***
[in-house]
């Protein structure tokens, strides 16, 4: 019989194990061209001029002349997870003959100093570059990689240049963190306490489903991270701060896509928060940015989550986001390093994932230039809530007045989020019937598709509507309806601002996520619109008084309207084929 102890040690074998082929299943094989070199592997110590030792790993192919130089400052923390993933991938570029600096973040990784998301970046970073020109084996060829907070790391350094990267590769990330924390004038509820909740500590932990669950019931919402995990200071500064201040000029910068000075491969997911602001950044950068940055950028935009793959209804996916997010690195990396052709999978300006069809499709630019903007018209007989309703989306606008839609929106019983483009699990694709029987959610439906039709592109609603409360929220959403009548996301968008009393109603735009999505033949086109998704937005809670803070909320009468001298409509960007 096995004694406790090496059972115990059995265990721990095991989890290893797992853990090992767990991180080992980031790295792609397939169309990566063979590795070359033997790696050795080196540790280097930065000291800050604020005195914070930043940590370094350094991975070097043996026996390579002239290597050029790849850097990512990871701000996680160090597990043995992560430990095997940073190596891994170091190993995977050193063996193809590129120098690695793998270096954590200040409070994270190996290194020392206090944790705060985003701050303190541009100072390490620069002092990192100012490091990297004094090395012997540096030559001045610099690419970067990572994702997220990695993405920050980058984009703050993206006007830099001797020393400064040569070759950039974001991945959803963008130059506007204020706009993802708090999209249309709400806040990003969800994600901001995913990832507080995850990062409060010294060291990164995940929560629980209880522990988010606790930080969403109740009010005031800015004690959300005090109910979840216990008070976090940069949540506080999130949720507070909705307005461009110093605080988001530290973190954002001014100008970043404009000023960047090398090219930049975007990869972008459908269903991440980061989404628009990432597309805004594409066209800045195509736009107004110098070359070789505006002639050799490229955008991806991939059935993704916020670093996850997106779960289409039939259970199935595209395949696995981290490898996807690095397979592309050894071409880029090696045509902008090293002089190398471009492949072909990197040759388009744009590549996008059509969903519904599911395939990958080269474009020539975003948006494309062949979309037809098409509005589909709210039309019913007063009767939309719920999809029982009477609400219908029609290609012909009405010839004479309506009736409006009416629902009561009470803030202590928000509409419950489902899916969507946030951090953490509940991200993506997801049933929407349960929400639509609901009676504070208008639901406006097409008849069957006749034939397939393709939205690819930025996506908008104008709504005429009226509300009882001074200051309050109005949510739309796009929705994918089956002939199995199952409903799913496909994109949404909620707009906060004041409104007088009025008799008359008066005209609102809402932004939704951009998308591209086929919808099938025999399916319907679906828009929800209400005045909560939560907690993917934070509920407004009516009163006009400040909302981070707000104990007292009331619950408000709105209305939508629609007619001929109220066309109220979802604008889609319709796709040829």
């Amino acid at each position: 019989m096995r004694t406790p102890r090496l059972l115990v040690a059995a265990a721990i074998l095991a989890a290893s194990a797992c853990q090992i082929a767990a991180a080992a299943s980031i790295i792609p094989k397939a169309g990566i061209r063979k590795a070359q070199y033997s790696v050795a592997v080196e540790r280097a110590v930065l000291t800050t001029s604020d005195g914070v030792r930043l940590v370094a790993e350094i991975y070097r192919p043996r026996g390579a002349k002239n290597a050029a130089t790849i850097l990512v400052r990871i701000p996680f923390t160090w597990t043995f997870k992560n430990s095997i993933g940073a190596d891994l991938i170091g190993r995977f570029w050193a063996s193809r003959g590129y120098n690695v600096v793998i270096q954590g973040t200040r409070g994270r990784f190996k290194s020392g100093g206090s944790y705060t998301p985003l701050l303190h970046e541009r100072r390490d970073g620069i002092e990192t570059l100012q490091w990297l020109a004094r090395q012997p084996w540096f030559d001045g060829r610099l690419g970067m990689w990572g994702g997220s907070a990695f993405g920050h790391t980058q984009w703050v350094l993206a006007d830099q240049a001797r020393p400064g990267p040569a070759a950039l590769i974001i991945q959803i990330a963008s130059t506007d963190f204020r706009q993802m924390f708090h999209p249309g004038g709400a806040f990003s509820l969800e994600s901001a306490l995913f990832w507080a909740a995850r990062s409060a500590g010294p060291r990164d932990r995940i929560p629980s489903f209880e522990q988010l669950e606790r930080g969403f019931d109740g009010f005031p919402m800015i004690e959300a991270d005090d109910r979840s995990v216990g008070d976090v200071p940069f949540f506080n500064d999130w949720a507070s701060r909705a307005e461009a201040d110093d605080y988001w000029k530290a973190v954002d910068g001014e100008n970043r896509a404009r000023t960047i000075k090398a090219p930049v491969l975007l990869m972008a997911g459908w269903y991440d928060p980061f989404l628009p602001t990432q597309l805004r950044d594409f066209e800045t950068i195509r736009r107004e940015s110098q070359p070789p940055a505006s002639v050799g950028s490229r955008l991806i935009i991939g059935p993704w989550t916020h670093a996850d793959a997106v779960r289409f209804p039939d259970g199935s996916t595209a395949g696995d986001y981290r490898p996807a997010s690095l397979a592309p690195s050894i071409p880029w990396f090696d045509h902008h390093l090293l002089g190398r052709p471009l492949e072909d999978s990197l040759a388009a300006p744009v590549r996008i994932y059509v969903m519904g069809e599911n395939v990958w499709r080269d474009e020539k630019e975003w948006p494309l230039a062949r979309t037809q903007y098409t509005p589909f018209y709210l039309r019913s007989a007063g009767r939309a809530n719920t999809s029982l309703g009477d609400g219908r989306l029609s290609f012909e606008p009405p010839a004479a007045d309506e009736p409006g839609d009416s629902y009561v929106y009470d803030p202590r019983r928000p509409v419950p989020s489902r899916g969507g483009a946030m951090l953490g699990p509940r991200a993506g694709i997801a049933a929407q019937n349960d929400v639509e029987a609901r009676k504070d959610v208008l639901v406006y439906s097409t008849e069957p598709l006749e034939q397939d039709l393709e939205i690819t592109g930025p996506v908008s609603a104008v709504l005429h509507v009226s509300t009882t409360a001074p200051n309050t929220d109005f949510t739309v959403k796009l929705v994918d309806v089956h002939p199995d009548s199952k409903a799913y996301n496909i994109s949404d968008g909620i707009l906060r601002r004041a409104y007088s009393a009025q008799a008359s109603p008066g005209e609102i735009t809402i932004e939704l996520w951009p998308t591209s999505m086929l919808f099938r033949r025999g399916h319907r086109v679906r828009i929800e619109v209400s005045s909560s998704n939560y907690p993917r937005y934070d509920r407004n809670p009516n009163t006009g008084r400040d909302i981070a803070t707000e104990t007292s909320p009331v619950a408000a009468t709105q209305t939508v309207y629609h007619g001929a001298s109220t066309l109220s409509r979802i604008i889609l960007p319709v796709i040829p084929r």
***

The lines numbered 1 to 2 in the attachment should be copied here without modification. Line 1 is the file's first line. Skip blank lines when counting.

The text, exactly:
[in-house]
């Protein structure tokens, strides 16, 4: 019989194990061209001029002349997870003959100093570059990689240049963190306490489903991270701060896509928060940015989550986001390093994932230039809530007045989020019937598709509507309806601002996520619109008084309207084929 102890040690074998082929299943094989070199592997110590030792790993192919130089400052923390993933991938570029600096973040990784998301970046970073020109084996060829907070790391350094990267590769990330924390004038509820909740500590932990669950019931919402995990200071500064201040000029910068000075491969997911602001950044950068940055950028935009793959209804996916997010690195990396052709999978300006069809499709630019903007018209007989309703989306606008839609929106019983483009699990694709029987959610439906039709592109609603409360929220959403009548996301968008009393109603735009999505033949086109998704937005809670803070909320009468001298409509960007 096995004694406790090496059972115990059995265990721990095991989890290893797992853990090992767990991180080992980031790295792609397939169309990566063979590795070359033997790696050795080196540790280097930065000291800050604020005195914070930043940590370094350094991975070097043996026996390579002239290597050029790849850097990512990871701000996680160090597990043995992560430990095997940073190596891994170091190993995977050193063996193809590129120098690695793998270096954590200040409070994270190996290194020392206090944790705060985003701050303190541009100072390490620069002092990192100012490091990297004094090395012997540096030559001045610099690419970067990572994702997220990695993405920050980058984009703050993206006007830099001797020393400064040569070759950039974001991945959803963008130059506007204020706009993802708090999209249309709400806040990003969800994600901001995913990832507080995850990062409060010294060291990164995940929560629980209880522990988010606790930080969403109740009010005031800015004690959300005090109910979840216990008070976090940069949540506080999130949720507070909705307005461009110093605080988001530290973190954002001014100008970043404009000023960047090398090219930049975007990869972008459908269903991440980061989404628009990432597309805004594409066209800045195509736009107004110098070359070789505006002639050799490229955008991806991939059935993704916020670093996850997106779960289409039939259970199935595209395949696995981290490898996807690095397979592309050894071409880029090696045509902008090293002089190398471009492949072909990197040759388009744009590549996008059509969903519904599911395939990958080269474009020539975003948006494309062949979309037809098409509005589909709210039309019913007063009767939309719920999809029982009477609400219908029609290609012909009405010839004479309506009736409006009416629902009561009470803030202590928000509409419950489902899916969507946030951090953490509940991200993506997801049933929407349960929400639509609901009676504070208008639901406006097409008849069957006749034939397939393709939205690819930025996506908008104008709504005429009226509300009882001074200051309050109005949510739309796009929705994918089956002939199995199952409903799913496909994109949404909620707009906060004041409104007088009025008799008359008066005209609102809402932004939704951009998308591209086929919808099938025999399916319907679906828009929800209400005045909560939560907690993917934070509920407004009516009163006009400040909302981070707000104990007292009331619950408000709105209305939508629609007619001929109220066309109220979802604008889609319709796709040829």